Looking for Harmony Week activities to weave into your lesson plans this year? You’re in good hands! Harmony Week is a perfect opportunity for kids to recognise, respect and celebrate the different cultural backgrounds that make up each classroom and school. This year, the event is held Monday 18 – Sunday 24 March, and there are many activities for kids to get involved in to promote the message that ‘Everyone Belongs’ and weave in some important social emotional learning resources.
We know when March rolls around, you might be feeling inundated with everything on your plate, so our Teach Starter team has done hard yards and compiled a list of Harmony Week activities and ideas for your classroom, plus a list of books to read as a class.
Read on to find some easy Harmony Week ideas, from holding a scavenger hunt to planning an orange outfit day!
Don’t have a lot of time? Skip to our favourite Harmony Day printable resources!
Harmony Week Activities & Ideas for Schools
Decorate the Classroom
You already do your best to make your classroom a warm and welcoming place, and you don’t need to make big changes just for one week. However, adding a poster or classroom display that reinforces the importance of diversity is a great way to remind students what you stand for and what it means to be a part of a classroom community. Put it up for Harmony Week, and keep it up all school year to keep reminding students to value their classmates’ differences!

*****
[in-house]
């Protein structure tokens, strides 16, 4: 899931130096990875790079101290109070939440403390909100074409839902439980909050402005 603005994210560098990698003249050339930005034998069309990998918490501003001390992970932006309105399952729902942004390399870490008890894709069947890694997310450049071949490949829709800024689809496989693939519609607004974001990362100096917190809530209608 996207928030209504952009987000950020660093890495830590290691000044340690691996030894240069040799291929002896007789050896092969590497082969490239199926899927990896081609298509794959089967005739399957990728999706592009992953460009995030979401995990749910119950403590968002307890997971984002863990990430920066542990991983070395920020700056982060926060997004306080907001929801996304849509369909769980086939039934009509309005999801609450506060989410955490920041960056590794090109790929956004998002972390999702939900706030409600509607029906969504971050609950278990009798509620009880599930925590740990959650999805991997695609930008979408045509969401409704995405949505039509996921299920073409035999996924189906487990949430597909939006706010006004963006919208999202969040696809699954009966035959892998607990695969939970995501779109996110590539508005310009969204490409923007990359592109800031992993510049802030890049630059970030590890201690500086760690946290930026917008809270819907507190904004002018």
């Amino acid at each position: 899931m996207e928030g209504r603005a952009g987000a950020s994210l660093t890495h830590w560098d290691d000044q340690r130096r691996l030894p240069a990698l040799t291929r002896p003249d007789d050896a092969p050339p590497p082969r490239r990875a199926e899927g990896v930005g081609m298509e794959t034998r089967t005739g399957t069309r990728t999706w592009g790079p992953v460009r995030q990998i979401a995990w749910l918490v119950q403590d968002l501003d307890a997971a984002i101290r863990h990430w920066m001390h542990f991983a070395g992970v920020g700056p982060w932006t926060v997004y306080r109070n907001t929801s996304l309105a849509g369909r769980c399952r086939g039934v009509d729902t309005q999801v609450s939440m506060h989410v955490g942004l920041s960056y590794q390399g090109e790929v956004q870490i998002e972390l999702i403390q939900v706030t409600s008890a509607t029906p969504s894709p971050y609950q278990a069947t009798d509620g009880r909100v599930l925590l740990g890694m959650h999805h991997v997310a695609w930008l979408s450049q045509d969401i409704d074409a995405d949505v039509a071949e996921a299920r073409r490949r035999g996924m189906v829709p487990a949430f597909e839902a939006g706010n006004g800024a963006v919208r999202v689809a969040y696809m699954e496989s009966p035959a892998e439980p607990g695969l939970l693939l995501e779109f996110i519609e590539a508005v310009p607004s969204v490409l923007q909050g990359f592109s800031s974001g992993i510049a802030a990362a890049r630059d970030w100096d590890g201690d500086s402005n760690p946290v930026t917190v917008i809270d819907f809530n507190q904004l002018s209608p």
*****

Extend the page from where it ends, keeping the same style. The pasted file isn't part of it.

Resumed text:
Need a Harmony Week craft that can double as a display? Queensland teacher Miss Hay shared this photo of the beautiful works of art her year 1 students made with our ‘handy’ Harmony Day Tree Craft template. The class had a great time ‘honouring our diverse cultures & respecting how we come together as one in our community,’ she said.
Image courtesy of Aussie Year 1 teacher @hey.misshay.
Why not use the handprints to create a mural, bunting or banner to celebrate the many cultures that make up your class?
Conduct a Research Project on a Multicultural Icon
Teaching upper years students? Task your class with researching and writing a brief biography on an individual from a multicultural background who has made significant contributions to Australian society or promotes inclusivity and a sense of belonging through their work.
You can help students get started by providing a list of people who fit the description, from advocates to artists to sporting figures. Students can present their biographies in poster formats and present to the class, introducing the icon and why they embody the spirit of Harmony Week.
Some icons you may consider adding to a list for students to choose from include:
- Cathy Freeman
- Adam Goodes
- Turia Pitt